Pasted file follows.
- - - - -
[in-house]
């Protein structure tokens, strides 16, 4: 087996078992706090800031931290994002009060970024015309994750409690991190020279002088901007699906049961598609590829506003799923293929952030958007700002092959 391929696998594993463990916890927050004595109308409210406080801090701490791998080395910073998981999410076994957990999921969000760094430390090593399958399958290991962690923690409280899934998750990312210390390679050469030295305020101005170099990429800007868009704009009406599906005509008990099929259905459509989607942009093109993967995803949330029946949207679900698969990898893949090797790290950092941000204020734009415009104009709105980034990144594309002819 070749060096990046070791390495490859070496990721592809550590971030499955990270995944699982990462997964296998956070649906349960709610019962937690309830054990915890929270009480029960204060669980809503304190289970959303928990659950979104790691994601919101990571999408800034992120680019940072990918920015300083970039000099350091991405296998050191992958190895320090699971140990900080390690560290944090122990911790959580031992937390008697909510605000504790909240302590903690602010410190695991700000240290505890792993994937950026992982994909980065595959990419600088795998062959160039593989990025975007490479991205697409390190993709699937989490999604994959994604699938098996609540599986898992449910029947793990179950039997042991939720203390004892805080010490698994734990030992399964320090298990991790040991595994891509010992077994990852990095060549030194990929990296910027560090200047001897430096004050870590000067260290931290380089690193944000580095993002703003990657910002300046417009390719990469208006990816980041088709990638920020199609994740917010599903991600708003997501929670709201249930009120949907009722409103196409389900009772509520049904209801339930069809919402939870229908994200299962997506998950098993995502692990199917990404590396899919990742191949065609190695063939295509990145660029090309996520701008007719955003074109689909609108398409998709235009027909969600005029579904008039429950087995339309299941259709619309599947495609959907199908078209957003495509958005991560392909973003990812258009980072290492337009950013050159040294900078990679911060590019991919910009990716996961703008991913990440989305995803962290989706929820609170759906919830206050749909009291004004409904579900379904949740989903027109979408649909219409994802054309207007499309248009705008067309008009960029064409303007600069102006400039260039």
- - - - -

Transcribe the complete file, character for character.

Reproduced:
[in-house]
């Protein structure tokens, strides 16, 4: 087996078992706090800031931290994002009060970024015309994750409690991190020279002088901007699906049961598609590829506003799923293929952030958007700002092959 391929696998594993463990916890927050004595109308409210406080801090701490791998080395910073998981999410076994957990999921969000760094430390090593399958399958290991962690923690409280899934998750990312210390390679050469030295305020101005170099990429800007868009704009009406599906005509008990099929259905459509989607942009093109993967995803949330029946949207679900698969990898893949090797790290950092941000204020734009415009104009709105980034990144594309002819 070749060096990046070791390495490859070496990721592809550590971030499955990270995944699982990462997964296998956070649906349960709610019962937690309830054990915890929270009480029960204060669980809503304190289970959303928990659950979104790691994601919101990571999408800034992120680019940072990918920015300083970039000099350091991405296998050191992958190895320090699971140990900080390690560290944090122990911790959580031992937390008697909510605000504790909240302590903690602010410190695991700000240290505890792993994937950026992982994909980065595959990419600088795998062959160039593989990025975007490479991205697409390190993709699937989490999604994959994604699938098996609540599986898992449910029947793990179950039997042991939720203390004892805080010490698994734990030992399964320090298990991790040991595994891509010992077994990852990095060549030194990929990296910027560090200047001897430096004050870590000067260290931290380089690193944000580095993002703003990657910002300046417009390719990469208006990816980041088709990638920020199609994740917010599903991600708003997501929670709201249930009120949907009722409103196409389900009772509520049904209801339930069809919402939870229908994200299962997506998950098993995502692990199917990404590396899919990742191949065609190695063939295509990145660029090309996520701008007719955003074109689909609108398409998709235009027909969600005029579904008039429950087995339309299941259709619309599947495609959907199908078209957003495509958005991560392909973003990812258009980072290492337009950013050159040294900078990679911060590019991919910009990716996961703008991913990440989305995803962290989706929820609170759906919830206050749909009291004004409904579900379904949740989903027109979408649909219409994802054309207007499309248009705008067309008009960029064409303007600069102006400039260039």